When you come home from work, is it to find that your cat has peed on the bed, yowled so desolately all day that the neighbors inquire a little nervously about her well-being, or scratched to ribbons the chair that you just had reupholstered with that expensive fabric? Don’t chalk it up to spite. Your cat may be suffering from a condition that almost no one associates with the feline species: separation anxiety.
Separation anxiety is more commonly associated with dogs, but despite their reputation for independence, cats can develop it as well, especially if they were orphaned as kittens or weaned too early. These cats may express their anxiety in destructive ways, such as scratching furniture.
Older cats can develop separation anxiety in the wake of a divorce or death in the family. They are often more attached to people than they are given credit for, and cats who lose owners this way may pace and cry in search of them.
Other signs of separation anxiety include depression, sulking, fighting with other cats, refusing to eat, not using the litter box, spraying urine on the owner’s clothing and compulsive grooming behaviors, such as licking or pulling at hair until it comes out.
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Why do cats do these things? It makes them feel better. Take spraying urine on your bedding or clothing – please! Your belongings carry your scent, and applying her own scent to them makes your cat feel more secure, almost as if you’re there. It’s a compliment of sorts, even if it’s one you’d rather not receive.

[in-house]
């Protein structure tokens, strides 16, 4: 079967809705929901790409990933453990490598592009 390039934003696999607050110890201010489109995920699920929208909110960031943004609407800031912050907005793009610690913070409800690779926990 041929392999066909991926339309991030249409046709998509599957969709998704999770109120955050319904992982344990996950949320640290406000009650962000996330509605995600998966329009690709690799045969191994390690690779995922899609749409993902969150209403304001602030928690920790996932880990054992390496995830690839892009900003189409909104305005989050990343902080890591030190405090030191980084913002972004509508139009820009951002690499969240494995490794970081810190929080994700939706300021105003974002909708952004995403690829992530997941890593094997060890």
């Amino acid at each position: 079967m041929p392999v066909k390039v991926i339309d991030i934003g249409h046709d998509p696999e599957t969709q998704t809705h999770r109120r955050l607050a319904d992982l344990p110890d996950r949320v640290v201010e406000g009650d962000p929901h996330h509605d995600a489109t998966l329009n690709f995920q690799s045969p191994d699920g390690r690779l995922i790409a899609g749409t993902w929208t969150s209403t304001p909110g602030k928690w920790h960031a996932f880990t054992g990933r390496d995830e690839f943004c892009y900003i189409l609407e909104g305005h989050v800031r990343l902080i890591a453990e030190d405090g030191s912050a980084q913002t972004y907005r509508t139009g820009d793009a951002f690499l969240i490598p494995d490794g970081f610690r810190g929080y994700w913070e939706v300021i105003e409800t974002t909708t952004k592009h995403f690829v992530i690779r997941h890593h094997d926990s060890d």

Are you doomed to life with a bald, angry cat who doesn’t want you to leave the house? You might not be able to cure your cat’s separation anxiety, but you can probably manage it successfully by enriching the environment and offering more playtime and attention.
To keep your cat’s mind off your absence, make being home more interesting for him. Leave out a puzzle toy filled with a meal’s worth of kibble. The time spent releasing the food from the toy is time not spent being destructive. And most cats tend to settle down after the first half-hour that you’re gone.
Rotate favorite interactive toys so your cat doesn’t have a chance to get bored. Put them out only when you’re going to be away from home.
Give your cat some screen time – TV screen, that is. Turn on the TV to a nature channel or play a DVD made for cats. The sights and sounds of birds, fish, squirrels and other animals can help hold a cat’s interest.
Offer a room with a view – and a gym. Install a window perch so your cat can watch the squirrels outside, and place a tall cat tree in an interesting spot so he can get some exercise climbing up and down it.
Provide live entertainment in the form of a bird feeder set in front of the window or an aquarium placed where your cat can see it but not access it.
If possible, build an enclosure in your yard that your cat can access. A chance to laze in the sun and roll in the grass is relaxing for everyone, including cats.
Give your cat a favorite treat when you leave, not when you come home.
Spend a few minutes once or twice a day playing with or petting your cat. If your cat knows he’ll get attention when you’re home, he’s less likely to be anxious when you’re gone.
If all else fails, consult a veterinary behaviorist. She may prescribe an anti-anxiety medication that can help your cat stay calm.